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Also see: another great explanation of JS prototypes (external link)

Interesting Points

  1. All instances inherit from the prototype object of the function that created them.
  2. Mozilla/Konqueror have an implementation-specific __proto__ property that points to the prototype object of the creator function (the function used to create any instance of that type).
  3. Regardless of the presence/absence of a __proto__ property, the general idea is that all objects use the prototype object pointed to by that objects creator function. This property is part of the Javascript standard and is called prototype. The prototype object, by default, has a constructor property pointing back to the function that it's the prototype for.
  4. The prototype is only used for properties inherited by objects/instances created by that function. The function itself does not use the associated prototype (but since the function itself is an object, it inherits from the prototype of it's creator function, typically the javascript system "Function" object).
    function Foo() { } ; 
    var f1 = new Foo();
    Foo.prototype.x = "hello";
    f1.x   //=> hello
    Foo.x //=> undefined
    Note, we use the Foo.prototype to set properties for all objects created by function Foo. We don't say f1.prototype to set properties for f1. This is a very important point to remember.
  5. Default prototype objects can be replaced with another user created object. While doing so, the constructor property must be set manually to replicate what the javascript runtime does behind the scence with the default prototype object.
    function foo() { } ; var f1 = new foo();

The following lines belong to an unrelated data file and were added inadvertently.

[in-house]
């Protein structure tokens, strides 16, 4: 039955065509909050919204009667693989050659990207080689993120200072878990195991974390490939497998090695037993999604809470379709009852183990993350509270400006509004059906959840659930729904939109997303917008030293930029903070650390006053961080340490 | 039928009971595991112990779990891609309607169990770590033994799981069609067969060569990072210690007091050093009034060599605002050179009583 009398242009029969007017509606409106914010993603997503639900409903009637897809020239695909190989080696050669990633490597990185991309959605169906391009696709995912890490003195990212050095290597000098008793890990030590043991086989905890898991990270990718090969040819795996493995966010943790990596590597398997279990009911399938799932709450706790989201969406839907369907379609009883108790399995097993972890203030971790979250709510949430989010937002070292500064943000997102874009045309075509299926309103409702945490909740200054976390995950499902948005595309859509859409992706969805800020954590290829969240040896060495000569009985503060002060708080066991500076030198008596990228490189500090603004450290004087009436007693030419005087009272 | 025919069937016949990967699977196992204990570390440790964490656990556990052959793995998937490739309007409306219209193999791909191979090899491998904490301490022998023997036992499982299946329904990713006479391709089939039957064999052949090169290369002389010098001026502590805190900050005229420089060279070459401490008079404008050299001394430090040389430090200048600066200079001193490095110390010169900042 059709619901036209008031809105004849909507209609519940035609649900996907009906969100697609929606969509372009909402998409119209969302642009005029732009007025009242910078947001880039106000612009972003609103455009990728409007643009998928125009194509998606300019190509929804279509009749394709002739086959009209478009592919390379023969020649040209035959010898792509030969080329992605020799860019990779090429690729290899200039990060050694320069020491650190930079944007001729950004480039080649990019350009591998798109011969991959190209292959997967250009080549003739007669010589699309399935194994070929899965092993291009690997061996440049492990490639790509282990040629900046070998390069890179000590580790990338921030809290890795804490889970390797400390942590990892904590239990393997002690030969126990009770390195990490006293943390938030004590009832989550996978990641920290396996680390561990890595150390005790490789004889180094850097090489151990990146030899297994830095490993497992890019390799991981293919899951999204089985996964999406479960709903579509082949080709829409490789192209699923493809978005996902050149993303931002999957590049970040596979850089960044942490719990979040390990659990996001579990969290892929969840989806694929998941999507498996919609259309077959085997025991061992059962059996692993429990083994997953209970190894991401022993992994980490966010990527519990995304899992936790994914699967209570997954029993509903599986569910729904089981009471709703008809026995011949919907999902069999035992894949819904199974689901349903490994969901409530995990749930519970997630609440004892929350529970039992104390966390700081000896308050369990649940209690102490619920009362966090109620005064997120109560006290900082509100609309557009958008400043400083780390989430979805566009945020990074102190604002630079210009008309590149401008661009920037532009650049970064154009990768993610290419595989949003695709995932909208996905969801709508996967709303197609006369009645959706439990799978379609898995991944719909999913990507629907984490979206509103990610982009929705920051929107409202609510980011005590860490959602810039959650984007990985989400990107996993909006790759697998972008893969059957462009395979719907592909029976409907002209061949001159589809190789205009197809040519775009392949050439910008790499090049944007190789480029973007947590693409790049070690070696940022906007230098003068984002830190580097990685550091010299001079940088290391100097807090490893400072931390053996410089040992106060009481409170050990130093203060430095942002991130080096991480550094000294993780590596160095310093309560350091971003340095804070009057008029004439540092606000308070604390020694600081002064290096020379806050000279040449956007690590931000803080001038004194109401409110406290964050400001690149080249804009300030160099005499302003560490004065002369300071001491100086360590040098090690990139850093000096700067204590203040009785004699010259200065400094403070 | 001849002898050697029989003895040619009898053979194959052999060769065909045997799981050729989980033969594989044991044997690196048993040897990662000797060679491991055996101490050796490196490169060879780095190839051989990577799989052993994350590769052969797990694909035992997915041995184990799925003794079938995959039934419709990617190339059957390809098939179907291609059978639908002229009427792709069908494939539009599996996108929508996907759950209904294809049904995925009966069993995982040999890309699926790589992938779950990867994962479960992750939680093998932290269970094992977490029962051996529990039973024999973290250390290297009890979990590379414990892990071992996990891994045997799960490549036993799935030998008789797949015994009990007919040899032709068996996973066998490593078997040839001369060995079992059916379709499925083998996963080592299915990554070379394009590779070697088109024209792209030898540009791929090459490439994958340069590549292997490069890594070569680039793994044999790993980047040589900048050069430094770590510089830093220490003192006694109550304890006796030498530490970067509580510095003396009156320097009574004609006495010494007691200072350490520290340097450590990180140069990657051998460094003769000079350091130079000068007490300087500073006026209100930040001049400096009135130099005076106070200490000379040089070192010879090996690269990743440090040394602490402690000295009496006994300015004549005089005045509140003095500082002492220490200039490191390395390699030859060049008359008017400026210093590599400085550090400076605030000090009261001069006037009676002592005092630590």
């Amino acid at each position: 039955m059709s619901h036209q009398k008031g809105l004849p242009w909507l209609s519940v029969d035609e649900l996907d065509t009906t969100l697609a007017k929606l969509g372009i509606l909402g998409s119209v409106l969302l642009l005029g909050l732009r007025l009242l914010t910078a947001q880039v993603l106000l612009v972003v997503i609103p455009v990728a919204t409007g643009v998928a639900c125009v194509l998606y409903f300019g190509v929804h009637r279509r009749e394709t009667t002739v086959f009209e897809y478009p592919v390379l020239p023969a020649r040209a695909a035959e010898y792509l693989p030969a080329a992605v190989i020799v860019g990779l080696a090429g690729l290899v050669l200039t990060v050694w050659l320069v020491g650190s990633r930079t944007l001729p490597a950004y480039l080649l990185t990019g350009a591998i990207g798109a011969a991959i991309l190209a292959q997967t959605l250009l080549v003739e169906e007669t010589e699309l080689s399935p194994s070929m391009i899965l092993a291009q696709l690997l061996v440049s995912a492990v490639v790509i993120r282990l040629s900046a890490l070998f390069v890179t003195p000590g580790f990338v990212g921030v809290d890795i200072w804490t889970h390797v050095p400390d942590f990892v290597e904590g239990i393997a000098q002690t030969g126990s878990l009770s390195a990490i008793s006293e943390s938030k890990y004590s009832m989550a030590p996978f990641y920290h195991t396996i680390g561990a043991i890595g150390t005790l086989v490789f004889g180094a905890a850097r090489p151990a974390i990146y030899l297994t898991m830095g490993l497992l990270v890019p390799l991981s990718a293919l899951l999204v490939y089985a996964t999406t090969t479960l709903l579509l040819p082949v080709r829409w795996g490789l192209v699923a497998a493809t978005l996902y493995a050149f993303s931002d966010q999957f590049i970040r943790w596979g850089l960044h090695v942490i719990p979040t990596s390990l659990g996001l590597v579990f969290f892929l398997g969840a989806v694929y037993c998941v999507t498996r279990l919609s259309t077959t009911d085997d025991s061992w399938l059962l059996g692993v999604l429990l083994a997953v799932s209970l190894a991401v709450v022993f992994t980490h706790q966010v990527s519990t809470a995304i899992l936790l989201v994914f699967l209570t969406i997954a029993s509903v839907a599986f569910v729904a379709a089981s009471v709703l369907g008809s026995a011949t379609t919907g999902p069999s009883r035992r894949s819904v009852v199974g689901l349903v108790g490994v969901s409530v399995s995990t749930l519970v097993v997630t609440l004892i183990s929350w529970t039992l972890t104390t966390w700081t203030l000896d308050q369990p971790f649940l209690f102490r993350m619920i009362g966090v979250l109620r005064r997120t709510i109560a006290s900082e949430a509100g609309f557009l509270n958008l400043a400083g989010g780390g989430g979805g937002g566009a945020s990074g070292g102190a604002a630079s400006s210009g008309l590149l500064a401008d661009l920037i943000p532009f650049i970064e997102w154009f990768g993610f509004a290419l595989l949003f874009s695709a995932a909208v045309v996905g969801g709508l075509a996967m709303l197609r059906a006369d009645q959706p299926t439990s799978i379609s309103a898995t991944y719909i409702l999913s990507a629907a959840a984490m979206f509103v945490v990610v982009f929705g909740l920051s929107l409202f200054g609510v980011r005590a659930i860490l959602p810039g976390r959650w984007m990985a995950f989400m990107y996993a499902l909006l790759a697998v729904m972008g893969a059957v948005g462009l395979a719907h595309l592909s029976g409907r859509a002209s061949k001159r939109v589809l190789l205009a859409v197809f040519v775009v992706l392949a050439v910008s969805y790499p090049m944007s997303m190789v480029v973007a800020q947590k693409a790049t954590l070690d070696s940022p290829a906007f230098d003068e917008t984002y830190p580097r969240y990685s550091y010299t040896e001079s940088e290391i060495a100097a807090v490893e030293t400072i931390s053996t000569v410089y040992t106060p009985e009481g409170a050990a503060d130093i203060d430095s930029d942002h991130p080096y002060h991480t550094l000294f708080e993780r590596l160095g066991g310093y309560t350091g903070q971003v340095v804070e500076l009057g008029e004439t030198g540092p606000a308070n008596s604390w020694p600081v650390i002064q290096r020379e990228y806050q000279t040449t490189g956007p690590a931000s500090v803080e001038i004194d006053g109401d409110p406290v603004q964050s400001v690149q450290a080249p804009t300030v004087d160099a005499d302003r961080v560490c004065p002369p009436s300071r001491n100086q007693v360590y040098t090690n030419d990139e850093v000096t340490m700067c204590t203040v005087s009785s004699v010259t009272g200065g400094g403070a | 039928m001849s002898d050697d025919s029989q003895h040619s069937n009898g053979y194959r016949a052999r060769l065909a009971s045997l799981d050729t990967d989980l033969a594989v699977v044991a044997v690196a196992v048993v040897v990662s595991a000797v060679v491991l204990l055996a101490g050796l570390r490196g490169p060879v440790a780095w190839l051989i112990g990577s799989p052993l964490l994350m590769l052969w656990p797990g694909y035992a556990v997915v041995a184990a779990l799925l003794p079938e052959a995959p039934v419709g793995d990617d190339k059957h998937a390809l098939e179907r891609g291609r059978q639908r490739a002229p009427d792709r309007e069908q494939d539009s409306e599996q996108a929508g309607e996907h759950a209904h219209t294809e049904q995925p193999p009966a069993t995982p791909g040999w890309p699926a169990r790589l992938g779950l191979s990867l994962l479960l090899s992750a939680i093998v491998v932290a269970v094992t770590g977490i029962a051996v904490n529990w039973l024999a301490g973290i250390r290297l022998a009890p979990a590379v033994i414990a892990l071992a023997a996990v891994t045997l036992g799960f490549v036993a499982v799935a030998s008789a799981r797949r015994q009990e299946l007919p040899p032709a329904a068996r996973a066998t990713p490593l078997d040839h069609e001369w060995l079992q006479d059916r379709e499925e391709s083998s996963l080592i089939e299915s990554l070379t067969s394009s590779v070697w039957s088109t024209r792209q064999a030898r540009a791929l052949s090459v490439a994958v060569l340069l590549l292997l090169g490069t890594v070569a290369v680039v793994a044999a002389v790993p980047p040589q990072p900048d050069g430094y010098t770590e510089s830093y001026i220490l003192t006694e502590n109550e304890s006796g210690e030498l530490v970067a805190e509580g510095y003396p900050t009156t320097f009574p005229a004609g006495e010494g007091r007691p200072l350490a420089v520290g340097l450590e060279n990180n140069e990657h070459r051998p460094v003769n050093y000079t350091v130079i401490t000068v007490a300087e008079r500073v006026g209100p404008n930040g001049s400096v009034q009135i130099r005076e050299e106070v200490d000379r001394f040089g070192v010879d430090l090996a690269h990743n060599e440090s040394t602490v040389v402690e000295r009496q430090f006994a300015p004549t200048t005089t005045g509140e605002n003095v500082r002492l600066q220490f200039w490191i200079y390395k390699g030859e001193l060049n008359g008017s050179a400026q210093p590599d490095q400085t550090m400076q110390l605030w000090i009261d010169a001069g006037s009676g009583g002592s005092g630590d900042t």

f1.constructor === foo.prototype.constructor === foo  
    //replace the default prototype object
    foo.prototype = new Object();
    //now we have:
    f1.constructor === foo.prototype.constructor === Object
    //so now we say:
    foo.prototype.constructor == foo
    //all is well again
    f1.constructor === foo.prototype.constructor === foo
  6. Each prototype object itself is created (by default) with the Object() constructor, hence the prototype has as it's prototype Object.prototype. Therefore all instances regardless of the type ultimately inherit properties from Object.prototype.
  7. All objects automatically read properties in the prototype chain as-if those properties where defined in the object itself.

    Setting the same property via the object shadows/hides the same property in the prototype for that instance.

    function foo() { } 
    f1 = new foo();
    f2 = new foo();
    foo.prototype.x = "hello";
    f1.x  => "hello"
    f2.x  => "hello";
    f1.x = "goodbye";   //setting f1.x hides foo.prototype.x
    f1.x  => "goodbye"  //hides "hello" for f1 only
    f2.x  => "hello"
    delete f1.x
    f1.x  => "hello";   //foo.prototype.x is visible again to f1.
    Setting the property directly in the prototype changes it for all instances.
    foo.prototype.x = "goodbye";
    f1.x  => "goodbye"
    f2.x  => "goodbye";

More Interesting points

Viewing/following various arrows in the diagram above, you'll see some interesting relationships in the core javascript language. (Type these code examples in a javascript console if you want to play along).
  1. Function.__proto__ points to Function.prototype. This results in:
    Function.constructor === Function
    That is to say: Function is it's own constructor !
  2. Object instanceof Object == true.

    This is because:
    Object.__proto__.__proto__.constructor == Object

    Note also that unlike Object instanceof Object, Foo instanceof Foo == false.

    This is because: Foo does not exist as a constructor for it's own prototype chain.

  3. Function.prototype.toString is a built-in method and is distinct from another built-in method: Object.prototype.toString
    f1.toString() finds:
    We get something like: [object ...]
    Foo.toString() first finds & uses:
    We get something like: [Function foo...]
    If we say:
    delete Function.prototype.toString
    We get something like: [object ...]